How to enjoy a 70 degree winter day

The month of February is just beginning in my home town of El Paso, Texas. I’m deeply troubled by the thought of at least two more dreary months of winter weather. But the morning newspaper promised a 70 degree day with no wind. Could Mother Nature truly be so kind as to give us a brief respite from winter weather?

I tentatively opened the back door to the porch where the feral cats find their daily food and water. Yes, a chill was definitely missing from the air. So I opened the kitchen door to the courtyard and left it open. Next I unlocked the bedroom door to air out the upstairs. My spirits were beginning to soar.

One of my greatest summertime joys is walking around the yard to admire each and every plant. But a month or so had passed since I had even ventured out of the house. A freak November hailstorm wrecked havoc on our property. I didn’t even want to look at plants with frayed leaves, broken pots, and dented and scarred stucco walls.

But the beautiful, warm, sunshiny day lured me outside. I wanted to find something that was blooming, if only to remind me that spring will be here again this year. Here is what I discovered.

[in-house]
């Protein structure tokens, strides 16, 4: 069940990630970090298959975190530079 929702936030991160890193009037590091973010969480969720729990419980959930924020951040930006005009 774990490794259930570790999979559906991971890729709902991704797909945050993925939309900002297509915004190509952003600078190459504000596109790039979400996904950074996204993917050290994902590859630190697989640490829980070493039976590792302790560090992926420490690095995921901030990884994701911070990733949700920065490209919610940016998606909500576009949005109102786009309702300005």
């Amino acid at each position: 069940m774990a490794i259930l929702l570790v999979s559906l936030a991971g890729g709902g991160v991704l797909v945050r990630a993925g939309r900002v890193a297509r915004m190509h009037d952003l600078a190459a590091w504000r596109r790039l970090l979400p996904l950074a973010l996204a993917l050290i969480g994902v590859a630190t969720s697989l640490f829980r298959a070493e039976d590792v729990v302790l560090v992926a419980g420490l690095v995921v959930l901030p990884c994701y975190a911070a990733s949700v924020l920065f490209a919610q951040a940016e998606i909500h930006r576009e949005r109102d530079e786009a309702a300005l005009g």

Vinca major

The vinca major vine under a grape arbor is looking much healthier than it does in the blazing heat of summer. It even managed to put out several bright purple flowers.


Alyssum is another plant that seems to prefer winter weather. Several clumps of white alyssum are growing around the yard, and, on more humid days, you can catch their sweet aroma.

Hearts and Flowers

Hearts and Flowers is a hardy plant that is growing in many different locations in our garden. It is so easy to propagate that I have to laugh when I see it for sale in plant nurseries. Often I pull up large clumps of this plant and throw them in the trash because it becomes invasive. But this winter I was happy to see Hearts and Flowers flourishing and even putting on small pink blooms where the sunlight hits it.


The pyracantha bush that I bought on sale at a nursery that was closing has flourished through many years. In autumn, it is covered with orange berries that turn bright red in the winter. A welcome sight!


Rosemary is another plant that thrives in the winter months. When it is happy, it produces small blue flowers. Rosemary is great to use as a rub for pork chops or to bake with roasted root vegetables. The distinct aroma of fresh rosemary reminds me of the gypsy women selling sprigs of rosemary to tourists in Granada, Spain.


The spindly agarita bush in the front yard is also enjoying a respite from the scorching summer sun. It is putting on small red berries that can be used to make agarita jelly by more dedicated cooks than I.

Finding plants surviving under difficult conditions, and even prospering, gives me inspiration that we humans can do the same. Dark, cold, windy days may be ahead, but we know that sunlight and colors and soft breezes will greet us with the first days of springtime.

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